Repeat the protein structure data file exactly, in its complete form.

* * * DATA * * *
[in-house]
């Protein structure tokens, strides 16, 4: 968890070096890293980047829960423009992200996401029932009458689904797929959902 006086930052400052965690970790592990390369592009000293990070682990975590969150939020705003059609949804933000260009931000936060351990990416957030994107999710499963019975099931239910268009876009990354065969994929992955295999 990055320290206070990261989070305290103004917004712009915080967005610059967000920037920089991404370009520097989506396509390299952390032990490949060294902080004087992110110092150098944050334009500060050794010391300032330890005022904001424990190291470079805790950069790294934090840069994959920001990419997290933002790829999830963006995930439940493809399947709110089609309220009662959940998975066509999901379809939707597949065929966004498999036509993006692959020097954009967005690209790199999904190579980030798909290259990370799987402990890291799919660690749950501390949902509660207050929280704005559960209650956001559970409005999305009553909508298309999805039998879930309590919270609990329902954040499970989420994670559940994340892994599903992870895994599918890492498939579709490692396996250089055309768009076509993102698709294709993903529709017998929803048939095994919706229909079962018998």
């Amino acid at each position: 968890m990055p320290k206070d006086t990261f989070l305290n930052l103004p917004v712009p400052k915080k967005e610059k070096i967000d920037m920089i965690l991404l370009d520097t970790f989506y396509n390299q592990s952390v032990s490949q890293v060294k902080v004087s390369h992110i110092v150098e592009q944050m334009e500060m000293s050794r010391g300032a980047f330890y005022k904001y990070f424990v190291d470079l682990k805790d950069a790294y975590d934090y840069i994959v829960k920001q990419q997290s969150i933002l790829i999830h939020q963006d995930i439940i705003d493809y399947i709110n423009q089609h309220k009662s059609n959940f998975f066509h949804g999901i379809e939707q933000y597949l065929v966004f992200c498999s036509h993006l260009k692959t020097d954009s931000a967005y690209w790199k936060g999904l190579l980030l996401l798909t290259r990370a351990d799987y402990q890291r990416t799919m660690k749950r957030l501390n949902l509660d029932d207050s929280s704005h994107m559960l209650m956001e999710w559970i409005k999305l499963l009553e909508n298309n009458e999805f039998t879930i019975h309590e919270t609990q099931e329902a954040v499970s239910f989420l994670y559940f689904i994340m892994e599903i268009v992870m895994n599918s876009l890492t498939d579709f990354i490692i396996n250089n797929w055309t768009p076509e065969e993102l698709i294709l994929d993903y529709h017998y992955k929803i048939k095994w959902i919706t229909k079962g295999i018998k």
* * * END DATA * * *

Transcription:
[in-house]
């Protein structure tokens, strides 16, 4: 968890070096890293980047829960423009992200996401029932009458689904797929959902 006086930052400052965690970790592990390369592009000293990070682990975590969150939020705003059609949804933000260009931000936060351990990416957030994107999710499963019975099931239910268009876009990354065969994929992955295999 990055320290206070990261989070305290103004917004712009915080967005610059967000920037920089991404370009520097989506396509390299952390032990490949060294902080004087992110110092150098944050334009500060050794010391300032330890005022904001424990190291470079805790950069790294934090840069994959920001990419997290933002790829999830963006995930439940493809399947709110089609309220009662959940998975066509999901379809939707597949065929966004498999036509993006692959020097954009967005690209790199999904190579980030798909290259990370799987402990890291799919660690749950501390949902509660207050929280704005559960209650956001559970409005999305009553909508298309999805039998879930309590919270609990329902954040499970989420994670559940994340892994599903992870895994599918890492498939579709490692396996250089055309768009076509993102698709294709993903529709017998929803048939095994919706229909079962018998």
């Amino acid at each position: 968890m990055p320290k206070d006086t990261f989070l305290n930052l103004p917004v712009p400052k915080k967005e610059k070096i967000d920037m920089i965690l991404l370009d520097t970790f989506y396509n390299q592990s952390v032990s490949q890293v060294k902080v004087s390369h992110i110092v150098e592009q944050m334009e500060m000293s050794r010391g300032a980047f330890y005022k904001y990070f424990v190291d470079l682990k805790d950069a790294y975590d934090y840069i994959v829960k920001q990419q997290s969150i933002l790829i999830h939020q963006d995930i439940i705003d493809y399947i709110n423009q089609h309220k009662s059609n959940f998975f066509h949804g999901i379809e939707q933000y597949l065929v966004f992200c498999s036509h993006l260009k692959t020097d954009s931000a967005y690209w790199k936060g999904l190579l980030l996401l798909t290259r990370a351990d799987y402990q890291r990416t799919m660690k749950r957030l501390n949902l509660d029932d207050s929280s704005h994107m559960l209650m956001e999710w559970i409005k999305l499963l009553e909508n298309n009458e999805f039998t879930i019975h309590e919270t609990q099931e329902a954040v499970s239910f989420l994670y559940f689904i994340m892994e599903i268009v992870m895994n599918s876009l890492t498939d579709f990354i490692i396996n250089n797929w055309t768009p076509e065969e993102l698709i294709l994929d993903y529709h017998y992955k929803i048939k095994w959902i919706t229909k079962g295999i018998k």